In the faster stream

Ultra-fast 4G mobile handsets and mobile systems that can stream live video and music at extremely high data rates are to move a step closer, thanks to research at Cardiff University.

The three-year project, in collaboration with Telecom Modus, aims to use a variety of advanced digital processing techniques to allow wireless services to reach the same levels of data capacity as fixed broadband systems such as cable modems or ADSL.

The amount of data that can be sent over wireless systems such as WiFi and WiMax is currently substantially lower than in these fixed systems, according to one of the project’s leaders, Prof Jonathon Chambers, director of the university’s Centre of Digital Signal Processing.

The team aims to increase the ability of wireless systems to carry data by an order of magnitude, so increasing the data-rates beyond 100Mb/s and even up to 1Gb/s. At present wireless services can only carry up to around 25Mb/s. One of the key techniques the team will employ is the addition of multiple antennas at both the transmitter and receiver. These are known as multiple input multiple output (MIMO) systems.

‘The great thing about MIMO is that, provided the environment is right, they have the potential to increase capacity in direct proportion to the number of additional antennas,’ said Chambers. ‘By using additional antennas, plus advanced signal processing, we should be able to reach these improved data rates.’

The project’s most innovative concept is the use of ‘feedback’ between the mobile handset and the base station. Feedback in this sense means extra information about the data sent from the station to the transmitter, and which tells the handset the channels available and so how best to transmit the data. For Chambers, this technique is an important step in improving mobile data rates.

‘It’s a tremendously exciting new concept and is the beginning of what is known as “collaborative radio processing” which in turn will eventually lead to full “cognitive radio”,’ he said.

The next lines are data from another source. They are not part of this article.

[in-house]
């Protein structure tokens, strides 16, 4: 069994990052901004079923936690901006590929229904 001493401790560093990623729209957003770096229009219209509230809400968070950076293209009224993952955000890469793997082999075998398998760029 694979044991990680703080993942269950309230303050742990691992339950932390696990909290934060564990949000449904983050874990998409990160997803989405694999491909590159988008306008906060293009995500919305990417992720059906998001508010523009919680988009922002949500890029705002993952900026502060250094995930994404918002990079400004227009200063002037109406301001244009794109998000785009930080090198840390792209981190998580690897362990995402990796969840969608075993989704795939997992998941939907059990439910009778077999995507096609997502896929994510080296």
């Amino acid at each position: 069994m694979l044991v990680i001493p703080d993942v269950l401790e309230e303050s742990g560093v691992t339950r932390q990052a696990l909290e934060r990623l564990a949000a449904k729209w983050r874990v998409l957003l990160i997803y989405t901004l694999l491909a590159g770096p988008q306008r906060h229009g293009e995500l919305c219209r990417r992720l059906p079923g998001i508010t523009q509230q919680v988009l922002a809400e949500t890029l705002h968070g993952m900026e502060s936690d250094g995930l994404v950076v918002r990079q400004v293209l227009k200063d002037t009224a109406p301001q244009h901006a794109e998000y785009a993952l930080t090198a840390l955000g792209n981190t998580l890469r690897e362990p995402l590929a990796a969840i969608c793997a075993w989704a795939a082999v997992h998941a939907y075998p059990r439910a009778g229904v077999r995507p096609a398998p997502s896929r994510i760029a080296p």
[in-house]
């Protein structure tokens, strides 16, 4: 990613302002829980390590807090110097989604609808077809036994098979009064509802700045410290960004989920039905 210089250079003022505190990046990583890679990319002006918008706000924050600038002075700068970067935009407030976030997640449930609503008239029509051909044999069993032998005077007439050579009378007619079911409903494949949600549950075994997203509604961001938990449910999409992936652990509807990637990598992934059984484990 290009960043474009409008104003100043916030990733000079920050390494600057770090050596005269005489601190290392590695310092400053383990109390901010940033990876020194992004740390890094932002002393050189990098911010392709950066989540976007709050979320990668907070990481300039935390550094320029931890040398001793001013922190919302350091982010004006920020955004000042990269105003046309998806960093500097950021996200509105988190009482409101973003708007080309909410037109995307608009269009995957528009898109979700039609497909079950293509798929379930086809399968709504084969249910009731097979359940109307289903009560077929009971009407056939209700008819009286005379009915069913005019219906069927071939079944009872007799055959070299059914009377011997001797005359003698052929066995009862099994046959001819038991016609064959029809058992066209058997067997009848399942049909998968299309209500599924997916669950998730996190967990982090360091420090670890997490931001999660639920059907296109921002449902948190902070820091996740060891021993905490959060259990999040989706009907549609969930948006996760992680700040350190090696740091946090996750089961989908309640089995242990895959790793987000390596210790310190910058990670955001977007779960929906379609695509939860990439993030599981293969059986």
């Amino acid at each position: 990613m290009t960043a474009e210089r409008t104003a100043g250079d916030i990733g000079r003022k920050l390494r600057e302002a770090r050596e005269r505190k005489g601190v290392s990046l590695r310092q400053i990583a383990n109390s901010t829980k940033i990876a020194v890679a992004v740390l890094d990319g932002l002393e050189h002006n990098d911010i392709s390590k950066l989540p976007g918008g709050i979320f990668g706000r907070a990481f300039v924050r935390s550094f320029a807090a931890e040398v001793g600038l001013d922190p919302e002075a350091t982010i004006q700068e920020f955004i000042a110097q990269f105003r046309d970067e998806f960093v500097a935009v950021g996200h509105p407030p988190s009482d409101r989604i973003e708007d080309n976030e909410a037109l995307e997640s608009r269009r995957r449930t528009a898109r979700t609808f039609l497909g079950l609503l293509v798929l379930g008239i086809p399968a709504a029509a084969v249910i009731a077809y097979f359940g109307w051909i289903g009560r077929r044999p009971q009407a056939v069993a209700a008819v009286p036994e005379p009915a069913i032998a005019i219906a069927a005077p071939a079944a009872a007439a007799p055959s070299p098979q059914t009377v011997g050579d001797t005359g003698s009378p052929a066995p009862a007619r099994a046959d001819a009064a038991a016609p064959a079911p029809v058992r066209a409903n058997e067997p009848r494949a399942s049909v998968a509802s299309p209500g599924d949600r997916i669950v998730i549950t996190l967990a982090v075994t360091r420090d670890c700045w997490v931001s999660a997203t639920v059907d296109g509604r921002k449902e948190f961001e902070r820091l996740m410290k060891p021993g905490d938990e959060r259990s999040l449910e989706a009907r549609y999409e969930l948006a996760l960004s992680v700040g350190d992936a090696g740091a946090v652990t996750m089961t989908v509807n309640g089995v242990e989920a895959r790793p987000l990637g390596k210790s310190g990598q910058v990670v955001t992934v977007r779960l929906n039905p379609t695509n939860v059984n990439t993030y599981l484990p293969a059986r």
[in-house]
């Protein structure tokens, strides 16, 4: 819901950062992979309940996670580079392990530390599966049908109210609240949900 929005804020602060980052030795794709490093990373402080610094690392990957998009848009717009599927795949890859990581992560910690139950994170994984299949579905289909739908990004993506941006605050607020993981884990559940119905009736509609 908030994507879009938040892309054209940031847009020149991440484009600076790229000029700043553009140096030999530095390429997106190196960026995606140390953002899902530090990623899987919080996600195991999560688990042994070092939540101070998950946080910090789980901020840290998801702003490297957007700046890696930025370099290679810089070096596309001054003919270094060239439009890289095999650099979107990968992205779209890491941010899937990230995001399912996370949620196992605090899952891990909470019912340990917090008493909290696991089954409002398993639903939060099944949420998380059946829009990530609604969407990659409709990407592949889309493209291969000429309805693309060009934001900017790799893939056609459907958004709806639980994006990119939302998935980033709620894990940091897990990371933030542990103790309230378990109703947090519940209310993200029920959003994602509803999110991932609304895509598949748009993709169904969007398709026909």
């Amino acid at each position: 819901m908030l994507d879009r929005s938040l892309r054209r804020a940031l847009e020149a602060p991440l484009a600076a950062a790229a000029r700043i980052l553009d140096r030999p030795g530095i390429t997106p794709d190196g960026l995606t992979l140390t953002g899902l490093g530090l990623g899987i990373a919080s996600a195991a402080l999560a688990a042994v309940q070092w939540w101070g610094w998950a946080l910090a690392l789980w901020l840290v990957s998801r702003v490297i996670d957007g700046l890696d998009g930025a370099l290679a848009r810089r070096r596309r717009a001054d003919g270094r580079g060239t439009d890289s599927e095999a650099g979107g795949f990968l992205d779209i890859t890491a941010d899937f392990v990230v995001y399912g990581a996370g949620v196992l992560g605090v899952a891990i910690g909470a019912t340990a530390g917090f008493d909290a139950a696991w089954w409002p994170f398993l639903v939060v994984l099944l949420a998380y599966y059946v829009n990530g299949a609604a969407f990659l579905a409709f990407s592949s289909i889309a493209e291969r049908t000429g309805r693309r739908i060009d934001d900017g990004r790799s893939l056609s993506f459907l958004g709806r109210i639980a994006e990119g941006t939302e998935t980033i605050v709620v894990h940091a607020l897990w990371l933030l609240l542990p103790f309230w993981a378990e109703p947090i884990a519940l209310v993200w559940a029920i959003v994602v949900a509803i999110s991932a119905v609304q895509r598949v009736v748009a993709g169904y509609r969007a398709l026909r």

In existing mobile networks the range of frequencies over which a system may operate is defined very precisely by standards. cognitive radio will be able to sense the available spectrum without being restricted by limits of pre-defined bands. It will also be able to operate over any part of the radio spectrum.

Using feedback between the transmitter and receiver will be crucial to reach this stage, said Chambers. He explained that the main reason this technique has not been used before in this context is because the processing power has not been available. Now, the benefits of Moore’s Law holding true mean that the computing power of both the handsets and at the base stations is beginning to approach the level at which it can be exploited.

The final technology that will be used to improve data rates is known as Orthogonal Frequency Division Multiplexing (OFDN). This technique — used in fixed broadband networks — uses algorithms to divide frequencies into smaller sub-units within which the channel operates most efficiently. According to Chambers it is this complex combination of MIMO antennae, OFDN and feedback that will eventually lead to upping the data-rate for systems such as WiFi and WiMax. While these mobile systems are the project’s primary focus the underpinning technologies that will be developed could one day be applied to 4G mobile networks, he added.

‘People are becoming evermore demanding in terms of multimedia applications and want video streaming — watching Manchester United on your handset, for example — without any degradation. Being able to listen to high-quality music and other online services will only become possible by pushing up the data rates,’ said Chambers.

He estimates that handsets capable of reaching these ambitious data rate targets will be available within the next five to 10 years.